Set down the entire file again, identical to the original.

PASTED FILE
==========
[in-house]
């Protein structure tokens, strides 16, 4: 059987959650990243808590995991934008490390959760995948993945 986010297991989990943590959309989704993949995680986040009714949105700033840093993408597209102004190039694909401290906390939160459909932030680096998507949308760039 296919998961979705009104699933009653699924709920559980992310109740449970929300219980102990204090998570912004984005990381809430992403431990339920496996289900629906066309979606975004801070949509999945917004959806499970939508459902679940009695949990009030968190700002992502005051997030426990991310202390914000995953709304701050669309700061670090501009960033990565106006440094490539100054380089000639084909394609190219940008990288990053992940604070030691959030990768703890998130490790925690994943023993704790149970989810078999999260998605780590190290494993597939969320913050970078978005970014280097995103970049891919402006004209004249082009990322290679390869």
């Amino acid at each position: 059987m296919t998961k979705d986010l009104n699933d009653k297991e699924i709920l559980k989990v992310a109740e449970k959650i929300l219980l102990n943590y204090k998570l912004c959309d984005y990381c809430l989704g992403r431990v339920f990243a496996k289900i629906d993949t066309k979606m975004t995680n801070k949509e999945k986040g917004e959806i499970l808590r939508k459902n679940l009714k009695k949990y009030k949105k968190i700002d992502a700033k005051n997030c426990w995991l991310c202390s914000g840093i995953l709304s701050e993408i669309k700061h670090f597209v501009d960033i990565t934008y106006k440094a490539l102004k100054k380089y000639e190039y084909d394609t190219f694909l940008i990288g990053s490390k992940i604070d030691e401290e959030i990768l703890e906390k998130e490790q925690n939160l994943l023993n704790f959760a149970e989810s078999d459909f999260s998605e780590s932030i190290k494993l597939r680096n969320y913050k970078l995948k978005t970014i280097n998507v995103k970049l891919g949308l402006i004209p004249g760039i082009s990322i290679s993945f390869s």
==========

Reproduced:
[in-house]
């Protein structure tokens, strides 16, 4: 059987959650990243808590995991934008490390959760995948993945 986010297991989990943590959309989704993949995680986040009714949105700033840093993408597209102004190039694909401290906390939160459909932030680096998507949308760039 296919998961979705009104699933009653699924709920559980992310109740449970929300219980102990204090998570912004984005990381809430992403431990339920496996289900629906066309979606975004801070949509999945917004959806499970939508459902679940009695949990009030968190700002992502005051997030426990991310202390914000995953709304701050669309700061670090501009960033990565106006440094490539100054380089000639084909394609190219940008990288990053992940604070030691959030990768703890998130490790925690994943023993704790149970989810078999999260998605780590190290494993597939969320913050970078978005970014280097995103970049891919402006004209004249082009990322290679390869």
């Amino acid at each position: 059987m296919t998961k979705d986010l009104n699933d009653k297991e699924i709920l559980k989990v992310a109740e449970k959650i929300l219980l102990n943590y204090k998570l912004c959309d984005y990381c809430l989704g992403r431990v339920f990243a496996k289900i629906d993949t066309k979606m975004t995680n801070k949509e999945k986040g917004e959806i499970l808590r939508k459902n679940l009714k009695k949990y009030k949105k968190i700002d992502a700033k005051n997030c426990w995991l991310c202390s914000g840093i995953l709304s701050e993408i669309k700061h670090f597209v501009d960033i990565t934008y106006k440094a490539l102004k100054k380089y000639e190039y084909d394609t190219f694909l940008i990288g990053s490390k992940i604070d030691e401290e959030i990768l703890e906390k998130e490790q925690n939160l994943l023993n704790f959760a149970e989810s078999d459909f999260s998605e780590s932030i190290k494993l597939r680096n969320y913050k970078l995948k978005t970014i280097n998507v995103k970049l891919g949308l402006i004209p004249g760039i082009s990322i290679s993945f390869s």